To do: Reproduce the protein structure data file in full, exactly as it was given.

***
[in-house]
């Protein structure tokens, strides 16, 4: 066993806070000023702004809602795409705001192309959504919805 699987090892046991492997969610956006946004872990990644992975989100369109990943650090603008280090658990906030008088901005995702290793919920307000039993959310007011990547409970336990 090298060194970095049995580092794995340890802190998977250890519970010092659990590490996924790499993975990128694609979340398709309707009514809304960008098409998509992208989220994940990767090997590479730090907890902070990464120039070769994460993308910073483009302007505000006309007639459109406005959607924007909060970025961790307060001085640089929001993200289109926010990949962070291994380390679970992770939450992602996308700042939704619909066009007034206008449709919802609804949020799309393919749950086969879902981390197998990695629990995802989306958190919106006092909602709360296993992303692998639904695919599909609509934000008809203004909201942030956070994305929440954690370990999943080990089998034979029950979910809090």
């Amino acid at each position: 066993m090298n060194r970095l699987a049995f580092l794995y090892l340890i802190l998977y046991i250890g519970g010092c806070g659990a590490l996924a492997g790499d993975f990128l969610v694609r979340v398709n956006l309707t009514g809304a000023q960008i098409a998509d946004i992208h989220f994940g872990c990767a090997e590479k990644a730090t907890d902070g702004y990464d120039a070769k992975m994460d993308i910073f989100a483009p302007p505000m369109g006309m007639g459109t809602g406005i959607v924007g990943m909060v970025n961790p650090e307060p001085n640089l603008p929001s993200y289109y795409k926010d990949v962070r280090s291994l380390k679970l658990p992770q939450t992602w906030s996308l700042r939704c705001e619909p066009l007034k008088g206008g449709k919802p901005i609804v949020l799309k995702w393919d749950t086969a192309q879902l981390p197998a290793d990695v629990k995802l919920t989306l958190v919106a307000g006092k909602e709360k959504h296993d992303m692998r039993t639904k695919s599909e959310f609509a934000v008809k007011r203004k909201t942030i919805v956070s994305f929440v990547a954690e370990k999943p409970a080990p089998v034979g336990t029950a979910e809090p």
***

[in-house]
């Protein structure tokens, strides 16, 4: 066993806070000023702004809602795409705001192309959504919805 699987090892046991492997969610956006946004872990990644992975989100369109990943650090603008280090658990906030008088901005995702290793919920307000039993959310007011990547409970336990 090298060194970095049995580092794995340890802190998977250890519970010092659990590490996924790499993975990128694609979340398709309707009514809304960008098409998509992208989220994940990767090997590479730090907890902070990464120039070769994460993308910073483009302007505000006309007639459109406005959607924007909060970025961790307060001085640089929001993200289109926010990949962070291994380390679970992770939450992602996308700042939704619909066009007034206008449709919802609804949020799309393919749950086969879902981390197998990695629990995802989306958190919106006092909602709360296993992303692998639904695919599909609509934000008809203004909201942030956070994305929440954690370990999943080990089998034979029950979910809090």
């Amino acid at each position: 066993m090298n060194r970095l699987a049995f580092l794995y090892l340890i802190l998977y046991i250890g519970g010092c806070g659990a590490l996924a492997g790499d993975f990128l969610v694609r979340v398709n956006l309707t009514g809304a000023q960008i098409a998509d946004i992208h989220f994940g872990c990767a090997e590479k990644a730090t907890d902070g702004y990464d120039a070769k992975m994460d993308i910073f989100a483009p302007p505000m369109g006309m007639g459109t809602g406005i959607v924007g990943m909060v970025n961790p650090e307060p001085n640089l603008p929001s993200y289109y795409k926010d990949v962070r280090s291994l380390k679970l658990p992770q939450t992602w906030s996308l700042r939704c705001e619909p066009l007034k008088g206008g449709k919802p901005i609804v949020l799309k995702w393919d749950t086969a192309q879902l981390p197998a290793d990695v629990k995802l919920t989306l958190v919106a307000g006092k909602e709360k959504h296993d992303m692998r039993t639904k695919s599909e959310f609509a934000v008809k007011r203004k909201t942030i919805v956070s994305f929440v990547a954690e370990k999943p409970a080990p089998v034979g336990t029950a979910e809090p």